Real-life story: Anwar

Anwar is the lead psychologist in Hackney’s Integrated Learning Disabilities Service. After completing an undergraduate degree in psychology, he worked for a period of time in the banking sector before returning to a career in psychology.

How I got into the role

Having completed a psychology undergraduate I wasn’t really sure what I could do with my degree, and I went on to work in the banking sector under a graduate scheme. Soon after starting, I realised I didn’t experience any job satisfaction and I decided to return to ‘my roots’ where I took a job as a nursing assistant in an inpatient facility. I was really motivated by the inspiring work I saw taking place in the service and I decided to pursue a career in clinical psychology.   

On qualifying, I took the first job I was offered in a bid to start my career in psychology. However, I quickly came to see how working in a community learning disability service was compatible with my values and the kind of psychologist I aspired to be. Now I look back and think how lucky I was that I found the job.

I was struck by the passion and commitment of my colleagues and their dedication to improving the lives of the people within the service. I also admired the families, carers, and the staff who provided them with support. Most importantly, hearing the lived stories of people with learning disabilities and their families highlighted the challenges they faced, as well as the success they had achieved, and the role that clinical psychologists could play in their journeys.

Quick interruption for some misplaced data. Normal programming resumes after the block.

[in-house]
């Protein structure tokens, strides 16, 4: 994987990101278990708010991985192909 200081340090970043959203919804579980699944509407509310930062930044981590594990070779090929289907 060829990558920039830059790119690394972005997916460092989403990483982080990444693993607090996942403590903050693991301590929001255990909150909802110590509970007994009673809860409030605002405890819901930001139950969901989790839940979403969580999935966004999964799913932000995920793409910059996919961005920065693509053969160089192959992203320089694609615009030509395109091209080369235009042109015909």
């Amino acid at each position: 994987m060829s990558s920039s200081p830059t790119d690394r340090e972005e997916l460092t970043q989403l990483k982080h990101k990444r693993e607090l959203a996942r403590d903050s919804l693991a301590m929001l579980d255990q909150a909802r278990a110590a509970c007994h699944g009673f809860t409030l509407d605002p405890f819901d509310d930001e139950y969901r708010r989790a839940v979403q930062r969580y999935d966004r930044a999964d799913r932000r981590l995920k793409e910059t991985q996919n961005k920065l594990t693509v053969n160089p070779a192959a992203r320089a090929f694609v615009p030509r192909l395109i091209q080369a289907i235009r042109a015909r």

Having been fortunate enough to progress within the service, I am now in a new service where I have taken on the responsibility as the lead psychologist. I really hope that my story invokes an interest in other psychologists to work in learning disability, as the work – although challenging – is extremely rewarding.

What I do

What is great about my role is how varied it is. One of my main responsibilities is leading the psychology team to ensure the provision of good quality psychological intervention is available to the local population and services. This allows for opportunities for innovation and development to meet the changing needs of the people we serve, taking into consideration research evidence, legislation, and policy guidance. While there are on-going opportunities to undertake direct and indirect clinical work, there are also lots of opportunities to think at wider system levels, helping to develop discipline and service pathways to help meet the needs of people with learning disabilities.

The best bits

For me, the best bit has to be the variety in what I am able to do. From direct clinical work to broader organisational development, including the opportunities to innovate and be creative in how we deliver psychological interventions, this variety makes the role challenging and exciting. The opportunities to work with other disciplines, service providers, and commissioners also allows opportunities to learn from each other and integrate our knowledge to focus on creating meaningful change in the lives of those we serve.